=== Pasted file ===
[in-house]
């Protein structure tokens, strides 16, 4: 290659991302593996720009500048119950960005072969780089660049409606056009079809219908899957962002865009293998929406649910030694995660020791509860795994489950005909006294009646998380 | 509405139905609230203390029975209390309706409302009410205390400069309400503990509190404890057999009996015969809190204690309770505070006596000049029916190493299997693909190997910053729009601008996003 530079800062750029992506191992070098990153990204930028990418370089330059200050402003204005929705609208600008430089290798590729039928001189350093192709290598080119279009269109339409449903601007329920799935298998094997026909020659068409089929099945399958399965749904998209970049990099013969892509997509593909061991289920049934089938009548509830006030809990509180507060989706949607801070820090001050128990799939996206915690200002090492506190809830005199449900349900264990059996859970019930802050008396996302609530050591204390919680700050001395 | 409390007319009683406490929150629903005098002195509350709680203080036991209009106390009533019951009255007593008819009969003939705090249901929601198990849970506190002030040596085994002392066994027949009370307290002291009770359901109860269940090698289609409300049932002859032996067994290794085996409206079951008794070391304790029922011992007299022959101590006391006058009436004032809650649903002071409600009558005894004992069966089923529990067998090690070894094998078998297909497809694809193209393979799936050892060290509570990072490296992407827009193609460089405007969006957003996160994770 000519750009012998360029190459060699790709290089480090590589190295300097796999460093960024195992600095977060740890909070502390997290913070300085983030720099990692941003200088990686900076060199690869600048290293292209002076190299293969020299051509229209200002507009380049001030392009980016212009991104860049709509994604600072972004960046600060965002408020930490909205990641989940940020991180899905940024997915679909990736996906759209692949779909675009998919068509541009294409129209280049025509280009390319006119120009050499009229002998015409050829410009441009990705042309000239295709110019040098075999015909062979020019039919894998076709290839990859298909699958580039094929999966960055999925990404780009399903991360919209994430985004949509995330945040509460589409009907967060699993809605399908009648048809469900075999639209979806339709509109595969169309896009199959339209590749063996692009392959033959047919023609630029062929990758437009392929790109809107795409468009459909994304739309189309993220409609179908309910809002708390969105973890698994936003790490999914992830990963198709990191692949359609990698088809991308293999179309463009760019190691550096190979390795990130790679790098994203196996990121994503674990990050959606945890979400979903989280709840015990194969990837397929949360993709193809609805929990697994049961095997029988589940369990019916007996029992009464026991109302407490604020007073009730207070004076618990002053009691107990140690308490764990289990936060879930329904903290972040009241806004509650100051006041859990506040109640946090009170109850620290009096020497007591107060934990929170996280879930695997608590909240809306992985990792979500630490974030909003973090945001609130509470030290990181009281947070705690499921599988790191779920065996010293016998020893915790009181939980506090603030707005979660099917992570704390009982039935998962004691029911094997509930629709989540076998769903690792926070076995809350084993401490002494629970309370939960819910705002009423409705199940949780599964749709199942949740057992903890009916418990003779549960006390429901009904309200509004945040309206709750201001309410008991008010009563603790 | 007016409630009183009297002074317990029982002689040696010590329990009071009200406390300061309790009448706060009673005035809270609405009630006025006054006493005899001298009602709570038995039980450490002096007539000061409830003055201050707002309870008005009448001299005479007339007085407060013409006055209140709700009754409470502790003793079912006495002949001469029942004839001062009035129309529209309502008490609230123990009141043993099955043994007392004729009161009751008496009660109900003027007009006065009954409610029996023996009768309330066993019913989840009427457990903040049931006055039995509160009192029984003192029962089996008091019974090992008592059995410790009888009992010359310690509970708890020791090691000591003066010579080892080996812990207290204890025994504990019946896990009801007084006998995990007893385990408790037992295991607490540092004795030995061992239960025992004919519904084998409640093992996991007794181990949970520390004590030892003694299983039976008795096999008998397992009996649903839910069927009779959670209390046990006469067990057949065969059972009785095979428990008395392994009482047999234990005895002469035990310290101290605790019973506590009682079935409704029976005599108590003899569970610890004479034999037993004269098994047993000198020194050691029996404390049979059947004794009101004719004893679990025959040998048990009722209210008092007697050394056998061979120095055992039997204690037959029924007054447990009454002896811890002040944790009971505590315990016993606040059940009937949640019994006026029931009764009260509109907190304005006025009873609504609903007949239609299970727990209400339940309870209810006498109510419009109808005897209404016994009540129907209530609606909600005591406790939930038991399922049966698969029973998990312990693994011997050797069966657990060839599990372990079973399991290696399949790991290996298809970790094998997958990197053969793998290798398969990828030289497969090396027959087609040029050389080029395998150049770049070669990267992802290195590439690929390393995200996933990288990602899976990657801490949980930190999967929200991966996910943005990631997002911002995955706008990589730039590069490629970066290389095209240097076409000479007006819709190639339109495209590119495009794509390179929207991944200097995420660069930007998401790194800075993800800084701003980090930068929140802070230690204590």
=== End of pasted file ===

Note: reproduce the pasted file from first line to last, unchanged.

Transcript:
[in-house]
């Protein structure tokens, strides 16, 4: 290659991302593996720009500048119950960005072969780089660049409606056009079809219908899957962002865009293998929406649910030694995660020791509860795994489950005909006294009646998380 | 509405139905609230203390029975209390309706409302009410205390400069309400503990509190404890057999009996015969809190204690309770505070006596000049029916190493299997693909190997910053729009601008996003 530079800062750029992506191992070098990153990204930028990418370089330059200050402003204005929705609208600008430089290798590729039928001189350093192709290598080119279009269109339409449903601007329920799935298998094997026909020659068409089929099945399958399965749904998209970049990099013969892509997509593909061991289920049934089938009548509830006030809990509180507060989706949607801070820090001050128990799939996206915690200002090492506190809830005199449900349900264990059996859970019930802050008396996302609530050591204390919680700050001395 | 409390007319009683406490929150629903005098002195509350709680203080036991209009106390009533019951009255007593008819009969003939705090249901929601198990849970506190002030040596085994002392066994027949009370307290002291009770359901109860269940090698289609409300049932002859032996067994290794085996409206079951008794070391304790029922011992007299022959101590006391006058009436004032809650649903002071409600009558005894004992069966089923529990067998090690070894094998078998297909497809694809193209393979799936050892060290509570990072490296992407827009193609460089405007969006957003996160994770 000519750009012998360029190459060699790709290089480090590589190295300097796999460093960024195992600095977060740890909070502390997290913070300085983030720099990692941003200088990686900076060199690869600048290293292209002076190299293969020299051509229209200002507009380049001030392009980016212009991104860049709509994604600072972004960046600060965002408020930490909205990641989940940020991180899905940024997915679909990736996906759209692949779909675009998919068509541009294409129209280049025509280009390319006119120009050499009229002998015409050829410009441009990705042309000239295709110019040098075999015909062979020019039919894998076709290839990859298909699958580039094929999966960055999925990404780009399903991360919209994430985004949509995330945040509460589409009907967060699993809605399908009648048809469900075999639209979806339709509109595969169309896009199959339209590749063996692009392959033959047919023609630029062929990758437009392929790109809107795409468009459909994304739309189309993220409609179908309910809002708390969105973890698994936003790490999914992830990963198709990191692949359609990698088809991308293999179309463009760019190691550096190979390795990130790679790098994203196996990121994503674990990050959606945890979400979903989280709840015990194969990837397929949360993709193809609805929990697994049961095997029988589940369990019916007996029992009464026991109302407490604020007073009730207070004076618990002053009691107990140690308490764990289990936060879930329904903290972040009241806004509650100051006041859990506040109640946090009170109850620290009096020497007591107060934990929170996280879930695997608590909240809306992985990792979500630490974030909003973090945001609130509470030290990181009281947070705690499921599988790191779920065996010293016998020893915790009181939980506090603030707005979660099917992570704390009982039935998962004691029911094997509930629709989540076998769903690792926070076995809350084993401490002494629970309370939960819910705002009423409705199940949780599964749709199942949740057992903890009916418990003779549960006390429901009904309200509004945040309206709750201001309410008991008010009563603790 | 007016409630009183009297002074317990029982002689040696010590329990009071009200406390300061309790009448706060009673005035809270609405009630006025006054006493005899001298009602709570038995039980450490002096007539000061409830003055201050707002309870008005009448001299005479007339007085407060013409006055209140709700009754409470502790003793079912006495002949001469029942004839001062009035129309529209309502008490609230123990009141043993099955043994007392004729009161009751008496009660109900003027007009006065009954409610029996023996009768309330066993019913989840009427457990903040049931006055039995509160009192029984003192029962089996008091019974090992008592059995410790009888009992010359310690509970708890020791090691000591003066010579080892080996812990207290204890025994504990019946896990009801007084006998995990007893385990408790037992295991607490540092004795030995061992239960025992004919519904084998409640093992996991007794181990949970520390004590030892003694299983039976008795096999008998397992009996649903839910069927009779959670209390046990006469067990057949065969059972009785095979428990008395392994009482047999234990005895002469035990310290101290605790019973506590009682079935409704029976005599108590003899569970610890004479034999037993004269098994047993000198020194050691029996404390049979059947004794009101004719004893679990025959040998048990009722209210008092007697050394056998061979120095055992039997204690037959029924007054447990009454002896811890002040944790009971505590315990016993606040059940009937949640019994006026029931009764009260509109907190304005006025009873609504609903007949239609299970727990209400339940309870209810006498109510419009109808005897209404016994009540129907209530609606909600005591406790939930038991399922049966698969029973998990312990693994011997050797069966657990060839599990372990079973399991290696399949790991290996298809970790094998997958990197053969793998290798398969990828030289497969090396027959087609040029050389080029395998150049770049070669990267992802290195590439690929390393995200996933990288990602899976990657801490949980930190999967929200991966996910943005990631997002911002995955706008990589730039590069490629970066290389095209240097076409000479007006819709190639339109495209590119495009794509390179929207991944200097995420660069930007998401790194800075993800800084701003980090930068929140802070230690204590």